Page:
The Beauty of Complexity

Max Frisch turned 100Max Frisch turned 100 (Source: http://bit.ly/iOtP6c)

Bob Dylan just turned 70. And Max Frisch turned 100. Well, at least he would have. Both artists are very important to me. The way both Dylan and Frisch express (or expressed) themselves somehow speaks to me. Why is that so? I think it’s the same reason why I like the paintings of Edward Hopper. Everything these people create has some kind of beauty.

„The retreat of the human being to an artistic figure is the aesthetic sign of this book. It helped the author to develop a new kind of sovereignty”, Guenter Bloecker once said about Frisch’s Mein Name sei Gantenbein. I think it is exactly this sentence, which defines Dylan, Frisch and Hopper for me.

In their music, in their paintings and their writing, the human being is an artwork in itself. While a lot of their fictional characters are complicated and broken people (actually, most of them are), everything they do shows some kind of aesthetic behavior. They spend their time thinking about things they either lost or they will never reach. Yet, the language they chose to express these failures appeals to the audience. These characters are unsolved puzzles, which are are beautiful because of the way they try to solve themselves – and not because of a nice and complete picture that comes up at the end. After all, this is the reason why one reads Frisch’s novels or listens to Dylan’s music. It’s because their characters are beautiful.

I am well aware of the fact that Dylan and Frisch (and Hopper) are old – i.e. they are artists from yesterday. One could argue that they are no longer able to express the problems of today’s society and that the work of newer artists is therefore much more interesting.

Yet, I don’t think this is true. Their central topic is individuality and the question how human beings try to cope with the fact that they sometimes fall in love and that they have to die someday. Besides the fact that these topics will always be of relevance to us, I still find their work especially important today because I think that the aesthetic handling of life’s circumstances is something that can provide meaning for our times as well.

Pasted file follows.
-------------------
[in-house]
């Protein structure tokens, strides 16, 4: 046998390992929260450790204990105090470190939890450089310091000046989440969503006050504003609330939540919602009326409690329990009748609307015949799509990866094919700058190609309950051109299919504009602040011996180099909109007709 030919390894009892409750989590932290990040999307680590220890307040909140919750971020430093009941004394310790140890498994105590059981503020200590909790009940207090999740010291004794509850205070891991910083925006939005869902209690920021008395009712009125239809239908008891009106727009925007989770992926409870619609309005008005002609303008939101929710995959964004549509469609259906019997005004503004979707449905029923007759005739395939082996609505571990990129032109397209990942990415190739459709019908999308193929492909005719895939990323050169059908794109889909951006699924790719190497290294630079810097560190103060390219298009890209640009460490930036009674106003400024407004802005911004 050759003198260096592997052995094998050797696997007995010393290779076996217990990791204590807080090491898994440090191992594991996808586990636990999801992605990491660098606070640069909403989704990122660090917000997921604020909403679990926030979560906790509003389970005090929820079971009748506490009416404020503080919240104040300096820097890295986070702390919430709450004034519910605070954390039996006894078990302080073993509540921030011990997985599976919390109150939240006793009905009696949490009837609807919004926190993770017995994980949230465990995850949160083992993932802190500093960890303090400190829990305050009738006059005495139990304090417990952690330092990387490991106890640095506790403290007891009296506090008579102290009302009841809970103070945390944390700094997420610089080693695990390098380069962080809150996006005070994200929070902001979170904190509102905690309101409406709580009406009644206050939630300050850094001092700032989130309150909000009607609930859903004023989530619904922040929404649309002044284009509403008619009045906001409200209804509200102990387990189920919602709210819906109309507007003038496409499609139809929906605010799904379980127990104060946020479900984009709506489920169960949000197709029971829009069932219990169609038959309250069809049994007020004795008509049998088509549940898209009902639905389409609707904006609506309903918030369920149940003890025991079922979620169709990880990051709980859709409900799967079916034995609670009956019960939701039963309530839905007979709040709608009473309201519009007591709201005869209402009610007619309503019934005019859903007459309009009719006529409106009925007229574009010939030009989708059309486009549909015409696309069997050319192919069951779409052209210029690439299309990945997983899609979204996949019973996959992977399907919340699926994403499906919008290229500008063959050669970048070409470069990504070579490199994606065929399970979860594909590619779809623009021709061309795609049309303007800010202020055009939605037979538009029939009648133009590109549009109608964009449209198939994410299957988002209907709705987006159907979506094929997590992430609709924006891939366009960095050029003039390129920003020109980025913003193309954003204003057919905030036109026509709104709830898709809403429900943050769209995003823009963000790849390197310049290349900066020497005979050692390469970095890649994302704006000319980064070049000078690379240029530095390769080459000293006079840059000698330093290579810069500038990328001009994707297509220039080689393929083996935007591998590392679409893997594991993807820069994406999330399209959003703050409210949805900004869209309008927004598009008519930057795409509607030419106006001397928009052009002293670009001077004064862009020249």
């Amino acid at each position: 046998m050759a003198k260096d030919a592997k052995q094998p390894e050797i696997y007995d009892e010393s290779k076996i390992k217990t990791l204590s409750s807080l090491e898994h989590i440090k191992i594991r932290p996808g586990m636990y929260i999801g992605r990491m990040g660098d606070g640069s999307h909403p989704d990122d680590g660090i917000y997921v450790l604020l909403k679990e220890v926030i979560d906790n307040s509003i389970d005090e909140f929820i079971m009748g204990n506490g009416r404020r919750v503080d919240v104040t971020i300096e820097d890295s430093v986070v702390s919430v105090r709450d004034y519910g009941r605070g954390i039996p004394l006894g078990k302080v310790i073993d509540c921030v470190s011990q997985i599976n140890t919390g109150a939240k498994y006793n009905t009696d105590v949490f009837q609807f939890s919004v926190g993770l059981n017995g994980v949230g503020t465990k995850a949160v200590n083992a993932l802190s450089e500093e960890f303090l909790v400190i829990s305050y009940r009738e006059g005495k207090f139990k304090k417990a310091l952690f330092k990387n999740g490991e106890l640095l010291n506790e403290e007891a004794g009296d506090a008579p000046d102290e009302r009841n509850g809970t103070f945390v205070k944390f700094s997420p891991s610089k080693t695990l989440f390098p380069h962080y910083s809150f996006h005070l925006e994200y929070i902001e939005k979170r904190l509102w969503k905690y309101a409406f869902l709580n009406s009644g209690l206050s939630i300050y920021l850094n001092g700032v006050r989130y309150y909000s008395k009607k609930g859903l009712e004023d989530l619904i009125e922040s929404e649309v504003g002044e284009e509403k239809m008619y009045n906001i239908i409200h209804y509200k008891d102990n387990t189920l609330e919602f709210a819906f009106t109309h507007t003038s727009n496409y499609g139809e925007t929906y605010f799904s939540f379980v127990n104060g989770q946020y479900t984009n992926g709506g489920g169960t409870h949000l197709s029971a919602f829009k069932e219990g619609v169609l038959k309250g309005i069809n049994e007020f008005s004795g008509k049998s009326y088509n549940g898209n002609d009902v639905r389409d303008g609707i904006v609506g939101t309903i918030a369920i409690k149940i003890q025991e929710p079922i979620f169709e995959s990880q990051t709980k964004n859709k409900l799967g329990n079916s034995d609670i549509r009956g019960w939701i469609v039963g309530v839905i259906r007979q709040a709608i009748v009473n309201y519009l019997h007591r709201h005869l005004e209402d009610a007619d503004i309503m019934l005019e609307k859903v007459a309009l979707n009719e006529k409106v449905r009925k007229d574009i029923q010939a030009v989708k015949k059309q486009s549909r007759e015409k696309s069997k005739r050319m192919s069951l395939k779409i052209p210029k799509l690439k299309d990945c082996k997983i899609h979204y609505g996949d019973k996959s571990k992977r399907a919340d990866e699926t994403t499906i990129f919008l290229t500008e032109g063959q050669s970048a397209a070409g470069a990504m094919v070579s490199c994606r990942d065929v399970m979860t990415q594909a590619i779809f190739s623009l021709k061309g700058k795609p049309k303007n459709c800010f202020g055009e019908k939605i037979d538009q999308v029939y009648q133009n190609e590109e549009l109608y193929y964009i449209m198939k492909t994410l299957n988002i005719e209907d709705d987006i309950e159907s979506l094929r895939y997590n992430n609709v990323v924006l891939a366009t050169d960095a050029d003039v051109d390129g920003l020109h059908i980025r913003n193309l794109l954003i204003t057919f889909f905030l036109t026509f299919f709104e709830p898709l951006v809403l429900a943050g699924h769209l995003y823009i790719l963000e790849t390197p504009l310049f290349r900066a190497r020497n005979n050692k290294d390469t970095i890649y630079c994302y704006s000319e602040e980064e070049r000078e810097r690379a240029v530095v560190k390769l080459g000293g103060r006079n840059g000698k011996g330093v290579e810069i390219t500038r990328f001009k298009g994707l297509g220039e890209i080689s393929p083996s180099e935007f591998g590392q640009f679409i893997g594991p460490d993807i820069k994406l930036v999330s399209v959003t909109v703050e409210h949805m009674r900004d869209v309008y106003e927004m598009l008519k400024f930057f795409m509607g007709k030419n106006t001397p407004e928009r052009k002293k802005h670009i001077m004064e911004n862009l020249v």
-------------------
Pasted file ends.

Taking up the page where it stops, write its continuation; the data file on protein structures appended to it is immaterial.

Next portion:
Sure – the heyday of individualism is over. Today, we are more than ever aware of the fact that there hardly is such a thing as the “perfect hero”. We also know that the biggest challenges today require a joint approach to answering them – be it climate change or poverty. Somehow, it has become objectionable to be the “lone wolf” as the facebook universe wants you to link up with everybody.

Yet, from my point of view, the beauty of silence and of the lonely thinker is more valuable to today’s noisy 24/7 society than ever. While everyone has to get back to his or her busy smartphone life the next morning, an evening with Max Frisch or Bob Dylan provides you with something that gives you strength. It’s the beauty of life, the beauty of individuality – the beauty of complexity.


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2 responses to “The Beauty of Complexity”

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  1. SWOOSH says:

    Great writing. Especially interesting:

    “While everyone has to get back to his or her busy smartphone life the next morning, an evening with Max Frisch or Bob Dylan provides you with something that gives you strength.”

    Fortunately the author doesn’t share the necessity to answer his ringing smartphone.

    Call me

    Munich needs you

  2. Christoph says:

    Shame on me, Sir. Will do!